CORRECTION: A previous version of this article incorrectly stated that first-year Sanjana Tharuvesanchi held a position in UNC student government. The article has been updated to reflect the change. The Daily Tar Heel apologizes for the error.
UNC first-year student Patrick Luc Nixon, who helped raise money for local charities and worked in student government, passed away after being hit by a car while running in Raleigh on Monday, April 27. He was 19.
His father, Lester Nixon, remembers Patrick as a kind and loving person. Patrick’s friends said he was passionate and motivated.
“Everything that drove him inspired me,” said first-year David Carroll. “Being around him made me want to be a better person.”
After his family moved to North Carolina in 2007, Patrick began attending school in the Wake County Public School System's magnet program. He graduated from Enloe High School with a 4.0 GPA and lettered in soccer.
“He was willing to work very hard to get where he wanted to go,” said Nixon. “And I admired that quality in him more than any other quality he possessed.”
In high school, Patrick was part of student council and the Enloe Charity Ball, which raises funds and awareness annually for local nonprofit organizations.
“The last year he participated, they raised over $200,000 for an autism program in Raleigh,” Nixon said. “He enjoyed very much being in the Charity Ball fundraising and he had so many friends through that program.”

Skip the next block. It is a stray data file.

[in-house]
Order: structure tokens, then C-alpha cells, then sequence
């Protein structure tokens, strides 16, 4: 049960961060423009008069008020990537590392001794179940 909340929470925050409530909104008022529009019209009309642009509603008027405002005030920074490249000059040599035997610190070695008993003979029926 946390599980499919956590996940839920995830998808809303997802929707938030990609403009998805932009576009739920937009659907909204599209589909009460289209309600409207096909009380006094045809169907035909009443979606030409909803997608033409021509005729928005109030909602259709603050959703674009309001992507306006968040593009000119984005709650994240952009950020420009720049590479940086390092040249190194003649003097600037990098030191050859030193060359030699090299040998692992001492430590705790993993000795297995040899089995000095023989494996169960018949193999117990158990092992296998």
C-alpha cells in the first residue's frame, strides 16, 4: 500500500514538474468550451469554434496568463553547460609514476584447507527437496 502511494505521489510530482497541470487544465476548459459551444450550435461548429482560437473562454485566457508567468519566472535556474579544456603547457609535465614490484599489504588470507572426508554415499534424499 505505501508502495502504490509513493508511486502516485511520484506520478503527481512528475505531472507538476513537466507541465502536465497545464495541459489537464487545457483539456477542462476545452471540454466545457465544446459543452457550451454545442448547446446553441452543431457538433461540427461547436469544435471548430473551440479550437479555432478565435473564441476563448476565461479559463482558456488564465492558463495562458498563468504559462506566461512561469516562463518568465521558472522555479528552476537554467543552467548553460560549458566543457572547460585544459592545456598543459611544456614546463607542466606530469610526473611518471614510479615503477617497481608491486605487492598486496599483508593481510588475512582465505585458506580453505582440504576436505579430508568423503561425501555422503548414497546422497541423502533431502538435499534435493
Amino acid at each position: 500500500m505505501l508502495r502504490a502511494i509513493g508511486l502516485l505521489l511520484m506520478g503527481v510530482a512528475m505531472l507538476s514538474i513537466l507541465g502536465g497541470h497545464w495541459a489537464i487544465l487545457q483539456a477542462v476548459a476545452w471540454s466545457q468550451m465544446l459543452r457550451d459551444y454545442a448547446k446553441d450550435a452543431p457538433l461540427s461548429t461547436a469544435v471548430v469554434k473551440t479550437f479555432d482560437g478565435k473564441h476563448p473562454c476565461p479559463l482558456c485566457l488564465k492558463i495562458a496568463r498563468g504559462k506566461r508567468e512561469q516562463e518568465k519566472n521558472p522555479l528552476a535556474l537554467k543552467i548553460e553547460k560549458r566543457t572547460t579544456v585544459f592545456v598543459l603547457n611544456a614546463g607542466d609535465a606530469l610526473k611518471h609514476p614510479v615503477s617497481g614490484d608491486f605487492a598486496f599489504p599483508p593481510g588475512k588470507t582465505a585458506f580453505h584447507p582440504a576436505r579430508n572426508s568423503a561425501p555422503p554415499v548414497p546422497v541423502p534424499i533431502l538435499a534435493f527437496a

Patrick’s girlfriend, Maya Lin, is a UNC first-year. The pair began dating during their sophomore year at Enloe and were voted cutest couple their senior year.
“Sometimes I forget that our relationship had been so long because we were always changing,” Lin said. “There was never a dull moment in our relationship. I know that sounds cheesy and cliché, but it was honestly so true."
Lin said Patrick was selfless with everything he did for her. He would always drive them places when they were back home in Raleigh.
“And now going to those same places, I don’t even really remember the way because he was always driving me,” Lin said.
Even early in their relationship, Lin said Patrick was thoughtful and genuine.
“At the beginning of our relationship, he would go over the top with some of his gifts that he would give to me,” Lin said. “On either Christmas or my birthday, he had handmade an entire flip-book that he drew, cut, pasted, put together himself and he never considered himself to be very creative or artistic but in that moment, getting that present from him, it meant so much that he put in that much time and effort.”
Inside the flip-book, Patrick had written, “My heart beats for you,” with a Montblanc pen, a gift his mother had left for him. His mother, Yen Luc Nixon, passed away from cancer in 2016.
“He told me later on that he had used that pen to create that flip-book for me,” Lin said. “I still have it. It just meant so much because I don’t even think I know anyone else who would put in that much time and effort for someone.”